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World Wheat Production is Rebounding

After a sub-par wheat harvest last year, production has increased.

World wheat stocks have been very tight for quite awhile and decreased production around the globe last year made them even tighter. Many have said a rebound in world wheat production was needed this year and it looks like it is happening.

Earlier this week the Russian Agricultural Ministry reported that wheat harvest and exports were significantly higher at this time than they were in 2007. The Ukraine also reported excellent grain harvests of 70% more than a year ago. While Rabobank cut the estimate of Australia's wheat harvest by a half million tons, their forecast of 20.5 million is still a significant increase over the past two year's harvests that were hit by severe drought. A report out of Europe shows a 25% increase in forecasted wheat production over last year.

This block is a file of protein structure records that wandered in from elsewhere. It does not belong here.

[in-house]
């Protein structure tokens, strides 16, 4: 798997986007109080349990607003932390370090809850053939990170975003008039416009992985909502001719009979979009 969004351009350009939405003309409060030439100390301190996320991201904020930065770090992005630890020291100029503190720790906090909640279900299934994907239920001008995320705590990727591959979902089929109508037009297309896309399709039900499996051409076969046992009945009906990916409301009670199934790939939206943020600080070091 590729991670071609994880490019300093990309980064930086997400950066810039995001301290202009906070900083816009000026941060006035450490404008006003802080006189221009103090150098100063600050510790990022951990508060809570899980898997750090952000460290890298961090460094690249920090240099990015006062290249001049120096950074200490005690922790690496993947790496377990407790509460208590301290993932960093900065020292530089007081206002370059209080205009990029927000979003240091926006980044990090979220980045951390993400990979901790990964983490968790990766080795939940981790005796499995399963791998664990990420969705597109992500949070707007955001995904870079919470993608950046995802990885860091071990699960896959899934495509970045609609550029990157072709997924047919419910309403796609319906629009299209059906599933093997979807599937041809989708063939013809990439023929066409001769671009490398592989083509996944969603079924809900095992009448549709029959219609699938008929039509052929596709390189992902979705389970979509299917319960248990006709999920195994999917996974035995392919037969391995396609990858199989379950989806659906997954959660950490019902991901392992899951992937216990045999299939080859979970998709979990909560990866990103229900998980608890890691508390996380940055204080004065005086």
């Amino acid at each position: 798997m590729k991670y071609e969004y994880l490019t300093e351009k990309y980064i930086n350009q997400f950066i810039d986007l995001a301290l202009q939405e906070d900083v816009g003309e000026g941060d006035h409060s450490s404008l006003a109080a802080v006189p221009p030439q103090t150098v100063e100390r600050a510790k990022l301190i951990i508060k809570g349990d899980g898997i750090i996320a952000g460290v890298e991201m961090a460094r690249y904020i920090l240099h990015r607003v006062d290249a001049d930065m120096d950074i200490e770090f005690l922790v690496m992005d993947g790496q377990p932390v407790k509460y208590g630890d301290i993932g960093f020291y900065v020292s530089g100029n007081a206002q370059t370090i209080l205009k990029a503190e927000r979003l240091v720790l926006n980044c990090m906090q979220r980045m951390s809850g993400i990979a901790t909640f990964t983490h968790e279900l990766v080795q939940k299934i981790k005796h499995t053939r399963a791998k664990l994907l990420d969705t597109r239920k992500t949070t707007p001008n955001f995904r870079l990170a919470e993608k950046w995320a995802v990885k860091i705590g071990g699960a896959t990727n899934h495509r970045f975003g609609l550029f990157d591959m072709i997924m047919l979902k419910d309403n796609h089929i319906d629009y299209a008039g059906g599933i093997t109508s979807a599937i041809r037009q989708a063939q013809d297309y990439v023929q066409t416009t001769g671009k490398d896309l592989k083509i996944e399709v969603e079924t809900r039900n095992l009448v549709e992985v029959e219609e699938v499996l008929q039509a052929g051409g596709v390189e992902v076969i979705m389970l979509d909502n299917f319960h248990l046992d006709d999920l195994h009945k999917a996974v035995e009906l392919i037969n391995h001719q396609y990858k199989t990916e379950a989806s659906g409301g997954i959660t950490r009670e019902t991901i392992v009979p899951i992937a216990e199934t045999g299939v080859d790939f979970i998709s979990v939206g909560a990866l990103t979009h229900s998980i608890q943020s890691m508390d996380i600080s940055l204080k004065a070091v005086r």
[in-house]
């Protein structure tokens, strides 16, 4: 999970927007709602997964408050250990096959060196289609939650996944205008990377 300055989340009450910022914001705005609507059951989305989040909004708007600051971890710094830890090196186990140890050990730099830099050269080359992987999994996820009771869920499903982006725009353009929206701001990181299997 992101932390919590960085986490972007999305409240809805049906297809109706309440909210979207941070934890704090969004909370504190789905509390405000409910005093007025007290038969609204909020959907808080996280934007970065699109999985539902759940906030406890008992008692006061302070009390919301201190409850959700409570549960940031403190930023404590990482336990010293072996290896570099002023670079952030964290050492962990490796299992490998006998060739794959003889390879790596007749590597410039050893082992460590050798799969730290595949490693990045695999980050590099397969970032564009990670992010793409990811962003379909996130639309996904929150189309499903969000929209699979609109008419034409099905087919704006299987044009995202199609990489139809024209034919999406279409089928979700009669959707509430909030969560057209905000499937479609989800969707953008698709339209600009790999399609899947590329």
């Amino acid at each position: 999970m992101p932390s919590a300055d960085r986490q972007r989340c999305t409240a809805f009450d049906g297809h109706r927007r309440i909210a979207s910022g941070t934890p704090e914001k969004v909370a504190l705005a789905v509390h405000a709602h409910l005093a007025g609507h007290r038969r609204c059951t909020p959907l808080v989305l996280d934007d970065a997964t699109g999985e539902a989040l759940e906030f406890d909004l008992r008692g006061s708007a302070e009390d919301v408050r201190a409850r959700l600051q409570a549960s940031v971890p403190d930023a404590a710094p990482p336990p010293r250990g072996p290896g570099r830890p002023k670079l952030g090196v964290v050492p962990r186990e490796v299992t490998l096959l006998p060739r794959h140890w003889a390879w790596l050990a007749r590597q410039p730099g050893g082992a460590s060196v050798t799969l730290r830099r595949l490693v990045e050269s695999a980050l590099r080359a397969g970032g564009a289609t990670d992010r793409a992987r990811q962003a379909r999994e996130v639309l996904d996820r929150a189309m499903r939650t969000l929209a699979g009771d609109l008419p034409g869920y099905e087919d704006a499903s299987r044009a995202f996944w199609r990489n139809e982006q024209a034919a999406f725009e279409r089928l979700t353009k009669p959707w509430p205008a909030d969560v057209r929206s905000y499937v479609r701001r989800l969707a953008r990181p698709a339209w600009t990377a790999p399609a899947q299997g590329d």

"What we are looking at now is an increase of world wheat production to the tune of nearly 70 million tons," says World Trade Outlook Chairman Gerry Bange. "That is a very, very sharp increase; over 11% increase in one year."

The U.S. wheat production has also increased by 21% over last year. However Bange says there is a slight problem with this rebound.

"The recovery is coming at a time where we are having sort of an economic slowdown world wide. That has contributed to our decrease in commodity prices that we've seen of late," Bange says. "So it depends really on which side of the fence you're on. If you are looking at it from the perspective of less pressure on food prices it's good news; if you are looking at it from the perspective of the farmer it's not such good news."

Bange says the board has cut U.S. average wheat prices for next season by 25 cents to $7 a bushel which is still more than a half dollar above what growers received this past season.

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